Employment and commuting


Topic Reports are part of Calderdale Council’s set of publications based mainly on the 2001 Census. The first Census data became available in 2003, and the Council has since produced a range of reports and digests summarising this data and presenting it in a format suitable for forward planning purposes.

This Report on Employment and Commuting is the fourth in the series of Topic Reports. The 2001 Census is the key source for this Report, since no other data set compares in both its coverage and the detail it provides. Much of the Census data used in this Report is taken from the Workplace Origin-Destination Statistics, which link the location of a resident’s home with the location of his / her workplace. This data was the last to be processed and was published in 2005.

In addition to the Census Workplace data, the Report uses some other key sources, including the Annual Business Inquiry (a survey of business employment); the Household Surveys undertaken by the Learning and Skills Council West Yorkshire; and the Annual Survey of Hours and Earnings. The report provides the most reliable and comprehensive data available, and is as up-to-date as possible.

Purpose of the report

The objective of this Report is to present data on recent changes in the nature of employment and travel to work patterns within Calderdale and amongst Calderdale’s population. In particular, it is intended that this will assist, first, in a better understanding of Calderdale’s position in the local and regional labour markets; and second, that it will provide a background for analysis of the dynamics behind commuting into and out of Calderdale, and the implications that this has for traffic and transport.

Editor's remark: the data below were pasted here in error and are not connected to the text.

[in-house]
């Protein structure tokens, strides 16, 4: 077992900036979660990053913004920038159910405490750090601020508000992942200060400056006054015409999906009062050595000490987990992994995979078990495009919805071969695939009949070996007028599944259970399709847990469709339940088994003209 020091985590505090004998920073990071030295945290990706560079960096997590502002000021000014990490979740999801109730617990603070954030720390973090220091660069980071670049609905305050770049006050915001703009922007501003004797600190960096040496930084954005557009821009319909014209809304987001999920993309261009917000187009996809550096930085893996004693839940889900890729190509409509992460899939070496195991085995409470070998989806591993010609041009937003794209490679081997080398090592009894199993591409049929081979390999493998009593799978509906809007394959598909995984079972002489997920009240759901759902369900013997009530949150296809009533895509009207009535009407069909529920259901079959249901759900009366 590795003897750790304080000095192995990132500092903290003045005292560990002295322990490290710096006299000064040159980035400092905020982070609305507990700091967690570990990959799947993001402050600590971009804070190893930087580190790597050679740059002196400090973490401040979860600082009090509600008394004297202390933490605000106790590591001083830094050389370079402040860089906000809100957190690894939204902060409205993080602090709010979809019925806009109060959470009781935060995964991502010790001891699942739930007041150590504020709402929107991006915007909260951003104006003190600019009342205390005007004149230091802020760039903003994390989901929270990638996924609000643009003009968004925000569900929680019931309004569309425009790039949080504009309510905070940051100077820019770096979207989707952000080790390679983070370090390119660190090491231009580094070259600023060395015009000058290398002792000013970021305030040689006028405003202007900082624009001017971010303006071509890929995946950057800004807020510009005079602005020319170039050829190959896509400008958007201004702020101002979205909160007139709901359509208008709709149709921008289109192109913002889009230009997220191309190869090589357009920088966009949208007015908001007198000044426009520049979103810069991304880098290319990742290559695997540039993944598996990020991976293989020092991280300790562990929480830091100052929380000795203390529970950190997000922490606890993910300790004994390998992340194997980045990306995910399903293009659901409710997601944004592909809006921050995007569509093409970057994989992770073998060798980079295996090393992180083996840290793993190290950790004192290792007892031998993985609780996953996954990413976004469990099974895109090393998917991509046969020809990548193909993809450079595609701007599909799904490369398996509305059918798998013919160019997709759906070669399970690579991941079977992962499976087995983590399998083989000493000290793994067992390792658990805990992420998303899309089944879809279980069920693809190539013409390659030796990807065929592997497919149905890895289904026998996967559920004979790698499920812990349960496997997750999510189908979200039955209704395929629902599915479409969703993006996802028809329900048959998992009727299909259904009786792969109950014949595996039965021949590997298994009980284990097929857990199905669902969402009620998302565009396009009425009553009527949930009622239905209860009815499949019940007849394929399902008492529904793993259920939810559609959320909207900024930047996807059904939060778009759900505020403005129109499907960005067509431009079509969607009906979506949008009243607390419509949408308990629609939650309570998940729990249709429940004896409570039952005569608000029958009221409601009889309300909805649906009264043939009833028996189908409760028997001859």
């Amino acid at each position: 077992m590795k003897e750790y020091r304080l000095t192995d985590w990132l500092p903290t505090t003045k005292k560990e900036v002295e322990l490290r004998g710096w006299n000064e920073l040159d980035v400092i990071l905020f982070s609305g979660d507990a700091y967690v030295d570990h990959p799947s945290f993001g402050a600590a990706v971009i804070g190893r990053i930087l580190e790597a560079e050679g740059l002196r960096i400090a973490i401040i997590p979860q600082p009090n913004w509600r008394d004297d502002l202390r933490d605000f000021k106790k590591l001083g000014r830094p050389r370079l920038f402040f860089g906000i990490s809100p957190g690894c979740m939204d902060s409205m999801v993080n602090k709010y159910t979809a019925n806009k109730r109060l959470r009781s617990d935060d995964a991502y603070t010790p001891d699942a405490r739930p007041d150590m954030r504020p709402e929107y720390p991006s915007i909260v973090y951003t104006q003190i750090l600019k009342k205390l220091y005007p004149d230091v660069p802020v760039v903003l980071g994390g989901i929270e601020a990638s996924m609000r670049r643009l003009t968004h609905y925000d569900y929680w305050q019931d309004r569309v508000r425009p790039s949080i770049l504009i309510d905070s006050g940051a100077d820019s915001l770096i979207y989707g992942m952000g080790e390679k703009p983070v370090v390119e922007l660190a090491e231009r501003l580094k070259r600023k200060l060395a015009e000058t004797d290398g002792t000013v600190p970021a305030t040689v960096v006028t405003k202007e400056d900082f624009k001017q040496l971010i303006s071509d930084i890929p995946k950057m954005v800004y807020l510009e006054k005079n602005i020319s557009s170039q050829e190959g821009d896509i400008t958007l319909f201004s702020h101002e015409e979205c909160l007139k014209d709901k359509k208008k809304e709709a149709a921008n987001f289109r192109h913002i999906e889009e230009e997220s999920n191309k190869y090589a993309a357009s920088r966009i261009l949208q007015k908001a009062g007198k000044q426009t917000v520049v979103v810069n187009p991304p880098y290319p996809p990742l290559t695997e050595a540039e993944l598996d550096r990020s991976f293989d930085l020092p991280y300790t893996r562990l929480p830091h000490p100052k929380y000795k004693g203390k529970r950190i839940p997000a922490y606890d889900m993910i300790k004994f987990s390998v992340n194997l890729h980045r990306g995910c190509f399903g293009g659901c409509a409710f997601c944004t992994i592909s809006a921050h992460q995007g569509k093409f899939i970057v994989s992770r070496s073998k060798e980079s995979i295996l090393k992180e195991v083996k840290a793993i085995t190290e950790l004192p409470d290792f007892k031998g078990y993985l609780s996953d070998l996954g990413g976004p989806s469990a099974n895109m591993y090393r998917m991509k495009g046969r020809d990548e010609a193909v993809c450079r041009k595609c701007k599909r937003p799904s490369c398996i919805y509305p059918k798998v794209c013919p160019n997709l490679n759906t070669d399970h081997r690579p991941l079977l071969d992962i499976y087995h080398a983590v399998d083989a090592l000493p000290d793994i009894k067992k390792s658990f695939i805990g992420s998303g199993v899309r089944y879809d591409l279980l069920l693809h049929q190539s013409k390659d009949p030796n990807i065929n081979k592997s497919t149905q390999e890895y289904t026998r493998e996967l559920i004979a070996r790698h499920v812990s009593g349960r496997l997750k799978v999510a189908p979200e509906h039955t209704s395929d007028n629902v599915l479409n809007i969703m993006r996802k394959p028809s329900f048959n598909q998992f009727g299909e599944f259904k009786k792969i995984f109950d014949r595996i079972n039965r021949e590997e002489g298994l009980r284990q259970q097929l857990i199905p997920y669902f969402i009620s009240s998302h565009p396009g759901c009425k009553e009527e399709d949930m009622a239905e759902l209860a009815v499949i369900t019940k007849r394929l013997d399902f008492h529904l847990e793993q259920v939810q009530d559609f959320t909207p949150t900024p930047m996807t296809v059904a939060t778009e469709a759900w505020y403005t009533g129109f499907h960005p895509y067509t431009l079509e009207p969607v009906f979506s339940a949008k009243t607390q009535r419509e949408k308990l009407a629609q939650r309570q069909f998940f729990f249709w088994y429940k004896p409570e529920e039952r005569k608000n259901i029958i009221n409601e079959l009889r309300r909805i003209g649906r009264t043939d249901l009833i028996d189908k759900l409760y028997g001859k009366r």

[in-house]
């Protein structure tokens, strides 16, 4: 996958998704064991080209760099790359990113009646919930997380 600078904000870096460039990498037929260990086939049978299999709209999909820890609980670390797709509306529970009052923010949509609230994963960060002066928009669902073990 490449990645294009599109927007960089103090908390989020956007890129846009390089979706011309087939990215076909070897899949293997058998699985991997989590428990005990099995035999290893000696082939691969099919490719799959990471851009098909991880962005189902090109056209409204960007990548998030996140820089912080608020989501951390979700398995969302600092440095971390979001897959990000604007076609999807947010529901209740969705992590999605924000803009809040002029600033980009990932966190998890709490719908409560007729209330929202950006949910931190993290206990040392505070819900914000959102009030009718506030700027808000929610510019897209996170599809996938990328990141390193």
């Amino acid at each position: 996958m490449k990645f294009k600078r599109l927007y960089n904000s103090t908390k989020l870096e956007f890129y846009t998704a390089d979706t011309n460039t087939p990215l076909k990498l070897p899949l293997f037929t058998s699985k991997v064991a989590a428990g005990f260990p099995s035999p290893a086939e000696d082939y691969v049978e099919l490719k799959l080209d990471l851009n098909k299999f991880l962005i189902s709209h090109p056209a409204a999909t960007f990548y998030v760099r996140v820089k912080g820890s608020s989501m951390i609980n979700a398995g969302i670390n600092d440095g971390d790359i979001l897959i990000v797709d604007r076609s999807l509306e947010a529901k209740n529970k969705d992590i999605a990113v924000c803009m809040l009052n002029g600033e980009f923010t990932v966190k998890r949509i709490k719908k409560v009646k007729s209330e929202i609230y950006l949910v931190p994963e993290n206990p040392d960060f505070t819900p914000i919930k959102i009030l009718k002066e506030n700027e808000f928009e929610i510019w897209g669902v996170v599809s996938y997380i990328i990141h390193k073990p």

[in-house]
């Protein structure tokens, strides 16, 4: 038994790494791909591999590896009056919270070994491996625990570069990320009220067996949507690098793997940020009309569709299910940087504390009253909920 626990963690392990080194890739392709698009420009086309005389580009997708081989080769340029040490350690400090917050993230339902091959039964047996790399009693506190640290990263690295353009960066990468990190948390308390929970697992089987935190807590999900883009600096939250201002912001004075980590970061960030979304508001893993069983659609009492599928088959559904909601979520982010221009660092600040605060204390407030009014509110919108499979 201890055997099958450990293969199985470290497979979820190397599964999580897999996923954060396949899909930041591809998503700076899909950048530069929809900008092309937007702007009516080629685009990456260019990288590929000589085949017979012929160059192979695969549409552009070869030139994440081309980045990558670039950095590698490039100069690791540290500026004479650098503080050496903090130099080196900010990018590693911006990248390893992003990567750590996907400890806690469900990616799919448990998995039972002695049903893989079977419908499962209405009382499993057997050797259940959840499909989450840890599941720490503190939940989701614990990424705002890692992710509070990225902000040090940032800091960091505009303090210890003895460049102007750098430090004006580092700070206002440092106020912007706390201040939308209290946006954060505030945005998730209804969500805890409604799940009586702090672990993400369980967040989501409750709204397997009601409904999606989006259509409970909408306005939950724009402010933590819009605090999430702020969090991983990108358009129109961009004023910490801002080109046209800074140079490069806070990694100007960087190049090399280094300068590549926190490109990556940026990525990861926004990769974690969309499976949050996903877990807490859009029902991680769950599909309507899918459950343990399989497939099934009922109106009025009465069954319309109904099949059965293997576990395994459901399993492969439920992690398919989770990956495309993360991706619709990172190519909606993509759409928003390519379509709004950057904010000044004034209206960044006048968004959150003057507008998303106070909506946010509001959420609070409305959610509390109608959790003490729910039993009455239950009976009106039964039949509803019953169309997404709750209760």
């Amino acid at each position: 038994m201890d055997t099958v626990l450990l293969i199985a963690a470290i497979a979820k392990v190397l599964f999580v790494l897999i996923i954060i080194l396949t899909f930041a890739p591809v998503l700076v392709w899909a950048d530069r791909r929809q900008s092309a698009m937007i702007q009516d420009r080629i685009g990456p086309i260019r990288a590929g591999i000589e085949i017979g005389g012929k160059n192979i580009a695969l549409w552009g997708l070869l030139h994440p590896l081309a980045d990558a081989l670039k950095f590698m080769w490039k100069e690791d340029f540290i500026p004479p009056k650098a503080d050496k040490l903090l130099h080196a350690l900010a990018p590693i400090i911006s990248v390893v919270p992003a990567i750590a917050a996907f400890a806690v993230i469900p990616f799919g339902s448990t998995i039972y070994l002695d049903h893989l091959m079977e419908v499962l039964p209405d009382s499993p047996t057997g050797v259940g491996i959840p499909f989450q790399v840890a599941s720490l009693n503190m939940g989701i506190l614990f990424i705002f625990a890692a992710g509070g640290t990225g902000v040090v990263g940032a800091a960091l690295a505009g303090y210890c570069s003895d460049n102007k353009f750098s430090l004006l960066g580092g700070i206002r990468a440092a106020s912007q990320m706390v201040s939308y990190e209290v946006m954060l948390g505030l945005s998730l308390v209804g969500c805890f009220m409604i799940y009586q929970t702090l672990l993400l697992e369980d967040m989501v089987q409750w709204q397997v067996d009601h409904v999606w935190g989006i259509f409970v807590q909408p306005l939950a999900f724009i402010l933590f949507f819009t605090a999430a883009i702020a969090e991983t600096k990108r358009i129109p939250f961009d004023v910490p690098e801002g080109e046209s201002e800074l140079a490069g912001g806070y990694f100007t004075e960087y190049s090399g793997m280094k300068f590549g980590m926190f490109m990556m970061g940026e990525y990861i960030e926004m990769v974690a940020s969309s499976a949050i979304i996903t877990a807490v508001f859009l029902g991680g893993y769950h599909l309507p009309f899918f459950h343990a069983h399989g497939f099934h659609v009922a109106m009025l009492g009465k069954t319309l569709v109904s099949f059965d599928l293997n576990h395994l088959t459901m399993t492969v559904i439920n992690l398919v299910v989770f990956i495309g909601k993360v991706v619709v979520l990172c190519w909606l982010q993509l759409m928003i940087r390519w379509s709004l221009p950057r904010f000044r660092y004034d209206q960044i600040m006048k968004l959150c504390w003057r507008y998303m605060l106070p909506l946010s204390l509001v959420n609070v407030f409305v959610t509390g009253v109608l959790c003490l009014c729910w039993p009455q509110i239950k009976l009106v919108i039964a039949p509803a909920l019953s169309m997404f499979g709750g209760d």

Report structure

There is an enormous amount of data on employment that is available, at different geographies and dates, changing classifications, and variable reliability.

It is recognised that readers will have different levels of information needs and for this reason most of the detailed data is presented in Appendices. The structure of the remainder of the report is as follows:

1: Overview of employment trends

This section provides a brief overview of the main developments in employment, looking both at the employment of Calderdale residents and at employment/jobs located in Calderdale.

2: Commuting

This section looks at changes in commuting, in particular between the 1991 and 2001 Census. It then examines related topics such as distance travelled to work and numbers working from home. It also provides a profile of in-commuters and out-commuters in terms of age, gender, industrial sector, occupation and qualifications, and compares commuters with the profile of Calderdale residents working within Calderdale.

3: Area profiles

For the purposes of the analysis of employment and commuting, Calderdale has been split into eight areas. For each, a brief profile is provided that includes a map of in- and out-commuting, and charts showing industrial sector of employment, social composition, and household income.


Appendix A: Employment information 
Appendix B: Area profile data
Appendix C: Data sources
Appendix D: Technical Note: Adjustments to the Data

The key points of each section of the report are given in the links. The full report is available for download:

Employment and Commuting in Calderdale [PDF file 1857KB]|PDF file

This is a long report and may take some time to download, so we have also provided pdfs of the different parts of the report in the relevant pages.

Executive summary

The nature of employment is changing along with traditional relationships between where people live and where they work. These developments are especially relevant in Calderdale, which has a strategic location between the fast developing conurbations of Greater Manchester and West Yorkshire.

This report examines the latest information about how employment and travel to work patterns have changed in recent years. These trends are of great importance as they directly impact on the work prospects of residents, demand for housing and employment land, and transportation requirements.

The report reveals significant changes in the nature of employment within the district and for its residents, as well as the increasing extent of the labour market interrelationships between the district, neighbouring areas and regional centres. It also highlights the differences between different parts of the district and in the levels of economic self containment.

Employment changes

Travel to Work and Commuting Patterns

Area profiles

For further information, please contact the Customer Intelligence officer.

Last Updated: 09/03/2016